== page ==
The Sun, Earth, and Cardinal Directions

The Sun, Earth, and Cardinal Directions

Students record the position of the sun in the morning and afternoon and make connections to the directions east and west. They practice moving north, south, east, and west and use cardinal directions to read a map.


Pre-K, K, 1


Geography, Earth Science

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This lesson is part of a collection called Map Skills for Students.

Ideally, this activity will take place over 5 consecutive days to allow students to make their observations and identify patterns.


  • Materials You Provide: markers; yellow and white construction paper; removable tape or glue; safety scissors; compass or compass app (optional)
  • Required Technology: Internet access; 1 computer per classroom; mobile data device (smartphone or tablet); projector
  • Physical Space: classroom; school playground

North, east, south, and west are the four cardinal directions, often marked by the initials N, E, S, and W. East and west are at right angles to north and south. East is in the clockwise direction of rotation from north. West is directly opposite east. The sun’s position in the sky can be used to determine east and west if the general time of day is known. In the morning, the sun rises roughly in the east and tracks upwards. In the evening it sets roughly in the west.

The concepts of cardinal directions and Earth-sun relationships may be challenging for students, so this activity is designed to help students connect the abstract terms of north, south, east, and west with their known world.

Students will:

  • describe the pattern of the location of the sun each morning and afternoon and connect this to the directions east and west
  • name the cardinal directions and point toward north, south, east, and west using signs in their classroom
  • use north, south, east, and west when describing locations of items on a map

Teaching Approach: learning-for-use

Teaching Methods: discussions; modeling; visual instruction

Skills Summary
This activity targets the following skills:

  • 21st Century Student Outcomes
  • Geographic Skills: Acquiring Geographic Information
  • Science and Engineering Practices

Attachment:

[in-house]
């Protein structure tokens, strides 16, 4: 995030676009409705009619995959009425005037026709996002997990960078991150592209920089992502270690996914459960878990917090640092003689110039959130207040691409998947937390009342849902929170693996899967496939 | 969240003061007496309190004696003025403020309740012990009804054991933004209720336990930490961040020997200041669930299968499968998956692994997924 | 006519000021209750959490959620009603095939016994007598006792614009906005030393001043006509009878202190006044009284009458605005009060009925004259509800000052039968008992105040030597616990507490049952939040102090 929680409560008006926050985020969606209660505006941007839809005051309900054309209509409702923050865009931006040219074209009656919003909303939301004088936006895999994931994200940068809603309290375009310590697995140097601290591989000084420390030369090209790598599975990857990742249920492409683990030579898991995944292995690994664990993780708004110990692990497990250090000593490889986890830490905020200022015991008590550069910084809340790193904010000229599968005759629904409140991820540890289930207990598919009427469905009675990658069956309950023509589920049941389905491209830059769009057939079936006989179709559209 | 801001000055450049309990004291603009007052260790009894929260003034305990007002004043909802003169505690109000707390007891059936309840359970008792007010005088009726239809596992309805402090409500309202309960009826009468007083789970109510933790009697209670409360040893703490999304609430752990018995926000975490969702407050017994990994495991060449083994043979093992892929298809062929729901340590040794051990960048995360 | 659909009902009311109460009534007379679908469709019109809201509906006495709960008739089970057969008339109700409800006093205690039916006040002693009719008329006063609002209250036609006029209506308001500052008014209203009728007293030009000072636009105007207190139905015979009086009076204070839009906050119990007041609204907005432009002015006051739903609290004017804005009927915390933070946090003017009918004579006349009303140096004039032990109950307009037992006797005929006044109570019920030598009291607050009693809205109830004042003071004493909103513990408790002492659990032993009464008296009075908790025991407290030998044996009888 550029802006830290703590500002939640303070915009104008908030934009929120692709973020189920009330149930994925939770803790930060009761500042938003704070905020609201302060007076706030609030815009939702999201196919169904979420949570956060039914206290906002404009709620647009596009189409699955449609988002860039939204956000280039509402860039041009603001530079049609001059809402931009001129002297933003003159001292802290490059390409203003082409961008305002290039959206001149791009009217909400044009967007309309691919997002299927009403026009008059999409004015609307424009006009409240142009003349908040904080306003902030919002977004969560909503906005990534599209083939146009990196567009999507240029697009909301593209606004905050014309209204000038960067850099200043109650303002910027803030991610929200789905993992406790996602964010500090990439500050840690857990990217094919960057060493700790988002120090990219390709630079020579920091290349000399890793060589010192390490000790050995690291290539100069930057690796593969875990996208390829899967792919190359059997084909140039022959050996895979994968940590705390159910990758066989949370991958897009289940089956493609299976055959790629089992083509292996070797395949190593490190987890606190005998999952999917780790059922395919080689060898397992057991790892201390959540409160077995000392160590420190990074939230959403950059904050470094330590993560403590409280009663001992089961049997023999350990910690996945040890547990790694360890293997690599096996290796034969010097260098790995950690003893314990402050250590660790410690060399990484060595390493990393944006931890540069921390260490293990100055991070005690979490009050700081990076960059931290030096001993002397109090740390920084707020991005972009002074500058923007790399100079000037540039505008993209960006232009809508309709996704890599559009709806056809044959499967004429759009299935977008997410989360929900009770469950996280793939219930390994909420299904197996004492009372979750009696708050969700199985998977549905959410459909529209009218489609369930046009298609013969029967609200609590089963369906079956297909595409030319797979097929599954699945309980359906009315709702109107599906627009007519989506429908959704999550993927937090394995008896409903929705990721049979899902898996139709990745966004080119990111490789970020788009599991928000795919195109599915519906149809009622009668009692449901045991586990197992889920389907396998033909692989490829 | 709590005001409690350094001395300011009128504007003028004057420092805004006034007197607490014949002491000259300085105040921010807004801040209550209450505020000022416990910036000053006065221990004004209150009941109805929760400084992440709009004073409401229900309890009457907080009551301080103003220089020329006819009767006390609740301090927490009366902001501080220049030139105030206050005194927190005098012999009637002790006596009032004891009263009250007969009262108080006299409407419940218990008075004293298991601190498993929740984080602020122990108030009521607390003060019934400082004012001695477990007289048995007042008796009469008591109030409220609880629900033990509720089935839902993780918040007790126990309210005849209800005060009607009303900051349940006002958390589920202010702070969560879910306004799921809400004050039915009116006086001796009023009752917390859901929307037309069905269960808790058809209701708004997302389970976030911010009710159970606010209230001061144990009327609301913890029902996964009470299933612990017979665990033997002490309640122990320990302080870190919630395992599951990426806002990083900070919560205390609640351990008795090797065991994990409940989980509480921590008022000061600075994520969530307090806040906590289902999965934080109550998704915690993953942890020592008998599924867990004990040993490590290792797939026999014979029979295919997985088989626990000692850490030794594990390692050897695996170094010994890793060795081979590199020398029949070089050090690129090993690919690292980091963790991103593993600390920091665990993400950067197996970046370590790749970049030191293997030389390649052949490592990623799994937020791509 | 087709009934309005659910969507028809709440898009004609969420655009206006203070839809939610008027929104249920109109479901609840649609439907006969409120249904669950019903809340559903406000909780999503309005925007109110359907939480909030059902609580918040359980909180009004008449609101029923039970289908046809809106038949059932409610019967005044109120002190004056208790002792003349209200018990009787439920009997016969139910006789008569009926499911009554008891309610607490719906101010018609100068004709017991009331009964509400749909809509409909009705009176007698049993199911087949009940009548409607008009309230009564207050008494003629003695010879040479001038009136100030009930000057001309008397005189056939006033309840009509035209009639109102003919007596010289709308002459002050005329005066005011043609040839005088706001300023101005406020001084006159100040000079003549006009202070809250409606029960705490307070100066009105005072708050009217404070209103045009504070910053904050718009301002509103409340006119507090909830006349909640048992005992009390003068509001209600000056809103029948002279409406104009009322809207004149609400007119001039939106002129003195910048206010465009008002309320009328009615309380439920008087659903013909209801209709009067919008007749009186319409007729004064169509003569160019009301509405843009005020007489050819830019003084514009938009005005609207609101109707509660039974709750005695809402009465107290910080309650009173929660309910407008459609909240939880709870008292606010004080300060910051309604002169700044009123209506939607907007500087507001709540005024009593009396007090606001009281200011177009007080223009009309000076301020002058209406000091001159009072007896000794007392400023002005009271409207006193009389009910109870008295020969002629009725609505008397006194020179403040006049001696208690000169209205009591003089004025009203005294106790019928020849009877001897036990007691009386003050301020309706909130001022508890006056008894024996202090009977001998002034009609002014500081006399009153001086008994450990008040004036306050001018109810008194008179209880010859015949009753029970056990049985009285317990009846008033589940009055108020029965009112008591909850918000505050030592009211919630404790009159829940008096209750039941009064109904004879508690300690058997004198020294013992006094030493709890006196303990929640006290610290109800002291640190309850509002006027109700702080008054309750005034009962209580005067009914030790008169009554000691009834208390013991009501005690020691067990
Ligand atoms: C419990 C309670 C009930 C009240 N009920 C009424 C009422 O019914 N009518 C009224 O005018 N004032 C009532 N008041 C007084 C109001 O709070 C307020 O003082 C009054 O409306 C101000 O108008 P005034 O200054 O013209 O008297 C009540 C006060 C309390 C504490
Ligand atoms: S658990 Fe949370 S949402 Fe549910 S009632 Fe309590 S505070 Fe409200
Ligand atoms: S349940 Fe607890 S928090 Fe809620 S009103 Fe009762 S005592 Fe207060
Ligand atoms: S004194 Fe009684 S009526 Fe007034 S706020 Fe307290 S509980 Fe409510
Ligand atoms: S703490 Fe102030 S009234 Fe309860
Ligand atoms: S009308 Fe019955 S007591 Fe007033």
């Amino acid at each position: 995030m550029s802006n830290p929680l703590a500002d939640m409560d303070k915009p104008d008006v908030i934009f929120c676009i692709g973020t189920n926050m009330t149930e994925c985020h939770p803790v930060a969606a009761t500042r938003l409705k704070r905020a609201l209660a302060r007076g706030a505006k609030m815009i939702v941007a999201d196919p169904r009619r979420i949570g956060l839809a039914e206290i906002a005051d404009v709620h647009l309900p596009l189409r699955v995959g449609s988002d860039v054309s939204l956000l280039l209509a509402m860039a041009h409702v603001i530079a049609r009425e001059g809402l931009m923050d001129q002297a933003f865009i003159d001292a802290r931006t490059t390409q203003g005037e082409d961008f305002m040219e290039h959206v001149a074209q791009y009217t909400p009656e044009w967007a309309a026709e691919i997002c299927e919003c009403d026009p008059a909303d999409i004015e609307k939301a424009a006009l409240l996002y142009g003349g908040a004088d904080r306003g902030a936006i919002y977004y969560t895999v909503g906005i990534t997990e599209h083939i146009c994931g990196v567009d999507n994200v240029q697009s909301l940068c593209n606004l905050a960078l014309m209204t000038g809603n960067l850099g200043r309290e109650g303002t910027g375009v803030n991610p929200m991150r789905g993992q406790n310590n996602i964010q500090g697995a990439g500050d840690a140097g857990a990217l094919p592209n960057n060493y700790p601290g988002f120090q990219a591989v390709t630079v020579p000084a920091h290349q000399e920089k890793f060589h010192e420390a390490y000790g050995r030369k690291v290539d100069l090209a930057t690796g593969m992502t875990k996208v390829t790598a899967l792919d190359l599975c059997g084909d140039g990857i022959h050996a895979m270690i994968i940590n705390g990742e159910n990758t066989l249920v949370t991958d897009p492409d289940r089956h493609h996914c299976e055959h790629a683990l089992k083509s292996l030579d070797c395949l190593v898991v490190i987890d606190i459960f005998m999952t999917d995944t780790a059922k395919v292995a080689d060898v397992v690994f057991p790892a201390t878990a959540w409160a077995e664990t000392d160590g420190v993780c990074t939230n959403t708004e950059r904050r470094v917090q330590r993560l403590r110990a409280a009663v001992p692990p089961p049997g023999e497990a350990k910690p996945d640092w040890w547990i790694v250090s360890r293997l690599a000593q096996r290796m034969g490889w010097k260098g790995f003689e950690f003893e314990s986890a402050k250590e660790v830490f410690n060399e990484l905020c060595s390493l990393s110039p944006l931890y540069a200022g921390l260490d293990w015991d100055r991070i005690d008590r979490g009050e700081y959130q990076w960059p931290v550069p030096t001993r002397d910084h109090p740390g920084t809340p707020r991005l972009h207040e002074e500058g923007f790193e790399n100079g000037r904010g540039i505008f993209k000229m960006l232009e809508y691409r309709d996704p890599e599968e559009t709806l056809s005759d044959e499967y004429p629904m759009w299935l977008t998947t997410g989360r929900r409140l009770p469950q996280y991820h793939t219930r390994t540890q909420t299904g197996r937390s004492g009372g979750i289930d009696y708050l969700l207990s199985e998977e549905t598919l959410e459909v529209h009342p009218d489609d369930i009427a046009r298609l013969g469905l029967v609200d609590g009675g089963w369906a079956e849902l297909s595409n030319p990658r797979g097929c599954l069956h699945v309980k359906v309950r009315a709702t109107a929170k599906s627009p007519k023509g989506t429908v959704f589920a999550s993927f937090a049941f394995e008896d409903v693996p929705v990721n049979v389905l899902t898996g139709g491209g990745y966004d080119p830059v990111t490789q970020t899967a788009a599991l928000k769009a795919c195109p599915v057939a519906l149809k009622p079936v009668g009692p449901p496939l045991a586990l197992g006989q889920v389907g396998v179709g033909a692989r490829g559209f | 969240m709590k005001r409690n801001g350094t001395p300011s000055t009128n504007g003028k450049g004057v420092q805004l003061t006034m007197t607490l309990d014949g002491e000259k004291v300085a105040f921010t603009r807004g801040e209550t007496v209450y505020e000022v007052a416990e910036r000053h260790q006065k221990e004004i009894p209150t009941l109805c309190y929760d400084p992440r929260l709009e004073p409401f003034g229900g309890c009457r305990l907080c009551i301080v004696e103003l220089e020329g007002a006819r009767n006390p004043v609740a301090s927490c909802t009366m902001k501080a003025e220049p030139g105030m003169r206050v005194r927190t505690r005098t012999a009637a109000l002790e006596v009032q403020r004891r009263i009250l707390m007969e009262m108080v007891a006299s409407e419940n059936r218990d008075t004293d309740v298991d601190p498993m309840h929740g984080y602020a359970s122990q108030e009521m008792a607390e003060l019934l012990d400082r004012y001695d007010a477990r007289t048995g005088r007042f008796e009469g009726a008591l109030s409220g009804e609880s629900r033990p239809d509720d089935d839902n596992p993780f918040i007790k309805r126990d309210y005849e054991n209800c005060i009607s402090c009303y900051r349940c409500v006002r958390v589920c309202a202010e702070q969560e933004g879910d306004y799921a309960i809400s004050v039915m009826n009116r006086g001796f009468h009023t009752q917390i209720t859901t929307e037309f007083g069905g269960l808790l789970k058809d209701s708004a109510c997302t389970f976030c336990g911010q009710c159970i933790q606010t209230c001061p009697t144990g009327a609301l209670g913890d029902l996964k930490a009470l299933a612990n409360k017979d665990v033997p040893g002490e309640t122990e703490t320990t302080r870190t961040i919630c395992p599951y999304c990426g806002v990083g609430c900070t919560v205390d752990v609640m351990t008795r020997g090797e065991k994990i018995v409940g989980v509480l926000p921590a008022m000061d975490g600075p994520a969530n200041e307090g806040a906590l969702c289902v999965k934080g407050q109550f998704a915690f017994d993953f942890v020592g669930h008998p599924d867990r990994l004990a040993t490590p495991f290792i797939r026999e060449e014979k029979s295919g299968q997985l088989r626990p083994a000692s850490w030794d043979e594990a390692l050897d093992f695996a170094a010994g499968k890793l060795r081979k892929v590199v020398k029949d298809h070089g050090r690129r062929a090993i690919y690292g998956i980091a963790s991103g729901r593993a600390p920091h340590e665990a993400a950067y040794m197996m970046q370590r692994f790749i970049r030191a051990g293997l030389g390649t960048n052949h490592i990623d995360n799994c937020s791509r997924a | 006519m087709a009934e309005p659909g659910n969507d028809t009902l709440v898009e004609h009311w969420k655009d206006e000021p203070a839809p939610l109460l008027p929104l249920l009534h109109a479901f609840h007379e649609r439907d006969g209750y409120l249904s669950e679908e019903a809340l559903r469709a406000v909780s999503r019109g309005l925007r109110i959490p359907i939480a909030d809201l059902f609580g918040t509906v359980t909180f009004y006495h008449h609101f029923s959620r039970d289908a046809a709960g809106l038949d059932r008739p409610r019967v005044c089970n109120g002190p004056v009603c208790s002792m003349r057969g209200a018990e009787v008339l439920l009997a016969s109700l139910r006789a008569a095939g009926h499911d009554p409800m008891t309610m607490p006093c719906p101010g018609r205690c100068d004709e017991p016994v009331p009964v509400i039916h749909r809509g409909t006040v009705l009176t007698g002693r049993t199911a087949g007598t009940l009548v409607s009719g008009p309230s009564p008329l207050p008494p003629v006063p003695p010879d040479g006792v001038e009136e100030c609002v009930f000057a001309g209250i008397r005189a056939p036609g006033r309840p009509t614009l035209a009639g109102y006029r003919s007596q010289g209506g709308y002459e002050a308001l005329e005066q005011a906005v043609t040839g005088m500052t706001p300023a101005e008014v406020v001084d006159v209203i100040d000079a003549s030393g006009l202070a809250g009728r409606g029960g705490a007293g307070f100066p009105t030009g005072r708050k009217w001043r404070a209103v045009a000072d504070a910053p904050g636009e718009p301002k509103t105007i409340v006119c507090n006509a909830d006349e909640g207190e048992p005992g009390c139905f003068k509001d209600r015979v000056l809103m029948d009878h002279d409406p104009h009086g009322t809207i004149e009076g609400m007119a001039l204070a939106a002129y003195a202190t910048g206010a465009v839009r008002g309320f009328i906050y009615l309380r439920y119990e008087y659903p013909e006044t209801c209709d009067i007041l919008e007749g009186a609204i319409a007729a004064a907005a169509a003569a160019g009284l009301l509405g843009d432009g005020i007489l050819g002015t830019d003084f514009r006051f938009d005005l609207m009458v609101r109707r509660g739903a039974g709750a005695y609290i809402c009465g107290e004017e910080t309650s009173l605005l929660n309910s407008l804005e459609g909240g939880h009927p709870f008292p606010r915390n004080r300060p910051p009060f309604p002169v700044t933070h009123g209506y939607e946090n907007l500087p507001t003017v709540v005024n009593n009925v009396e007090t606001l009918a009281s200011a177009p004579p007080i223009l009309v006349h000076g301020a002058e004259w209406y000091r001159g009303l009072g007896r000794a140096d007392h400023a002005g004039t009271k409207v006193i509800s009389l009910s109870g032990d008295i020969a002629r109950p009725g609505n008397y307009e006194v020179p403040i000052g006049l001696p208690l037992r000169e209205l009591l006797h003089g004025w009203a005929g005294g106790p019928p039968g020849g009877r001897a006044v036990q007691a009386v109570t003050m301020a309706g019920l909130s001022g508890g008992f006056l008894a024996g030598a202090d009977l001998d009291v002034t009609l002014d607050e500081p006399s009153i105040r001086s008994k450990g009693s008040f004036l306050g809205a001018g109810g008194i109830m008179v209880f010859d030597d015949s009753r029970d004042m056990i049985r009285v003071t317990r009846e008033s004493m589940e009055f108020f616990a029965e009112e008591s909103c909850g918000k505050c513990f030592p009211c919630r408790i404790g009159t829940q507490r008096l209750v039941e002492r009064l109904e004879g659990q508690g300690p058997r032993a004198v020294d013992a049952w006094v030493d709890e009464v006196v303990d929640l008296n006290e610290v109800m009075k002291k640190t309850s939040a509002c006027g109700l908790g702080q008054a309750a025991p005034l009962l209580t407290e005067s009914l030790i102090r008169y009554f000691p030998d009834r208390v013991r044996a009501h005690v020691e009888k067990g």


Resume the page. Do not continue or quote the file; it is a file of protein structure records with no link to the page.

• Obtaining, evaluating, and communicating information
    • Planning and carrying out investigations


1. Prepare materials for the activity.
Cut out 10 large yellow paper suns from construction paper. On white construction paper, write in large letters north, south, east, and west. Put the words east and west on the east and west walls of the classroom. You can download a compass app on a smartphone or tablet to ensure correct placement of these. 

2. Find east and west by observing the sun in the morning and afternoon.
Tell students that they are going to observe where the sun is each morning and afternoon for five days. Take students outside first thing in the morning and at the end of the school day and have them observe where the sun is in the sky. While outside in the morning, as students identify the location of the sun, tell them that we call that direction east. Go into the classroom and have a student write the date and time of day on a sun cutout and put it next to where the word “east” is located.

Avoid saying that the sun is moving. It will probably appear to students that the sun is moving, not the Earth, but it is not age appropriate for students to try to conceptualize the movement of the Earth on its axis or around the sun yet. The goal is to have students understand that east is a certain direction and the sun always rises in the east in the morning.

Observe the sun again at end of the school day and ask students if it is in the same location as earlier in the morning. Identify that direction as west and have a student put the date and time of day on a sun cutout and place it next to the “west” sign.

3. Look for a pattern in the sun’s location in the morning and afternoon.
Track the sun's location in this way for five days and then ask students if they have noticed a pattern. Together write a sentence that explains what they have observed and what they would expect to see in the future.

4. Observe north and south, and label the classroom walls.
Next, ground students’ learning about north and south in the physical world with one or more of these ideas. Add the north and south labels to the classroom walls:

  • Use a compass, or a compass app on a smartphone or tablet, to show north and south and reinforce east and west. Have students line up the E and W on the compass with east and west labeled on the wall. Ask them to point toward the N, and explain that this direction is north.
  • In areas where there is snow, teach north and south by observing where snow melts faster: the south side of buildings (in the northern hemisphere).
  • North and south can also be observed with wind patterns. Track the weather using the Weather Channel website, and look for opportunities to take the students outside when north or south winds are blowing.

5. Practice using cardinal directions.